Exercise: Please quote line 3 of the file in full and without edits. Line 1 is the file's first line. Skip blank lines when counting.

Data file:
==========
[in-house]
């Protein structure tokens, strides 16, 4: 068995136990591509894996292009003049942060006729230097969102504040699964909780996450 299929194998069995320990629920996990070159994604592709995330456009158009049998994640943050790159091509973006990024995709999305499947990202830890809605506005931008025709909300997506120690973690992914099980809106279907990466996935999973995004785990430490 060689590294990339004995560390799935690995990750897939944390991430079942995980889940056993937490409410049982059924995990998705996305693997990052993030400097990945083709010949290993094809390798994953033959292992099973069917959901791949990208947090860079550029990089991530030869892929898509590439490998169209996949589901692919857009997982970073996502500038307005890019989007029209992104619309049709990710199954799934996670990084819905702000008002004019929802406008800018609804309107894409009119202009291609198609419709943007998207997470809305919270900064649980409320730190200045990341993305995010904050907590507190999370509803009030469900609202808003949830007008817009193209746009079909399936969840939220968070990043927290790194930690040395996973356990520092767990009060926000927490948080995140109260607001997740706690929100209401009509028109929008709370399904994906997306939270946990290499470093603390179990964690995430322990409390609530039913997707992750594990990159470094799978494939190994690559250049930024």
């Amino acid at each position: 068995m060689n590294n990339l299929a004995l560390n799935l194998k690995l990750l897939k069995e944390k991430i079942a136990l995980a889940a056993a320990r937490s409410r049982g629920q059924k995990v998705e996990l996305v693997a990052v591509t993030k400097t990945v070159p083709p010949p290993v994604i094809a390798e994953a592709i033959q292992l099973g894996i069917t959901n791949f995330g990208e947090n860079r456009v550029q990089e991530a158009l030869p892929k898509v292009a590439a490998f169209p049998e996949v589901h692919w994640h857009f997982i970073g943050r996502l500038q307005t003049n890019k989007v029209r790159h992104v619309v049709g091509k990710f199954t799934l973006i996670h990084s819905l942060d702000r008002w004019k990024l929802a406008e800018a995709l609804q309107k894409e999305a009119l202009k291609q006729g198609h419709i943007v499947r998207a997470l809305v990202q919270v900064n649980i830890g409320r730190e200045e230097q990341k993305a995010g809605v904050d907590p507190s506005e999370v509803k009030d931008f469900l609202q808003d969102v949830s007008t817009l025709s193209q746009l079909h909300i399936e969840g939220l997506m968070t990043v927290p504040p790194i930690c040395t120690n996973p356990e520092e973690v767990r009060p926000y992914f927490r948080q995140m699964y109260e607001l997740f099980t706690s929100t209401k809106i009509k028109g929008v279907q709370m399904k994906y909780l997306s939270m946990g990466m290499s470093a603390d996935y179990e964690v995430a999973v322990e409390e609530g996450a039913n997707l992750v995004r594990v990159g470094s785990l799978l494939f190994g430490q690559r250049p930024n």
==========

């Amino acid at each position: 068995m060689n590294n990339l299929a004995l560390n799935l194998k690995l990750l897939k069995e944390k991430i079942a136990l995980a889940a056993a320990r937490s409410r049982g629920q059924k995990v998705e996990l996305v693997a990052v591509t993030k400097t990945v070159p083709p010949p290993v994604i094809a390798e994953a592709i033959q292992l099973g894996i069917t959901n791949f995330g990208e947090n860079r456009v550029q990089e991530a158009l030869p892929k898509v292009a590439a490998f169209p049998e996949v589901h692919w994640h857009f997982i970073g943050r996502l500038q307005t003049n890019k989007v029209r790159h992104v619309v049709g091509k990710f199954t799934l973006i996670h990084s819905l942060d702000r008002w004019k990024l929802a406008e800018a995709l609804q309107k894409e999305a009119l202009k291609q006729g198609h419709i943007v499947r998207a997470l809305v990202q919270v900064n649980i830890g409320r730190e200045e230097q990341k993305a995010g809605v904050d907590p507190s506005e999370v509803k009030d931008f469900l609202q808003d969102v949830s007008t817009l025709s193209q746009l079909h909300i399936e969840g939220l997506m968070t990043v927290p504040p790194i930690c040395t120690n996973p356990e520092e973690v767990r009060p926000y992914f927490r948080q995140m699964y109260e607001l997740f099980t706690s929100t209401k809106i009509k028109g929008v279907q709370m399904k994906y909780l997306s939270m946990g990466m290499s470093a603390d996935y179990e964690v995430a999973v322990e409390e609530g996450a039913n997707l992750v995004r594990v990159g470094s785990l799978l494939f190994g430490q690559r250049p930024n």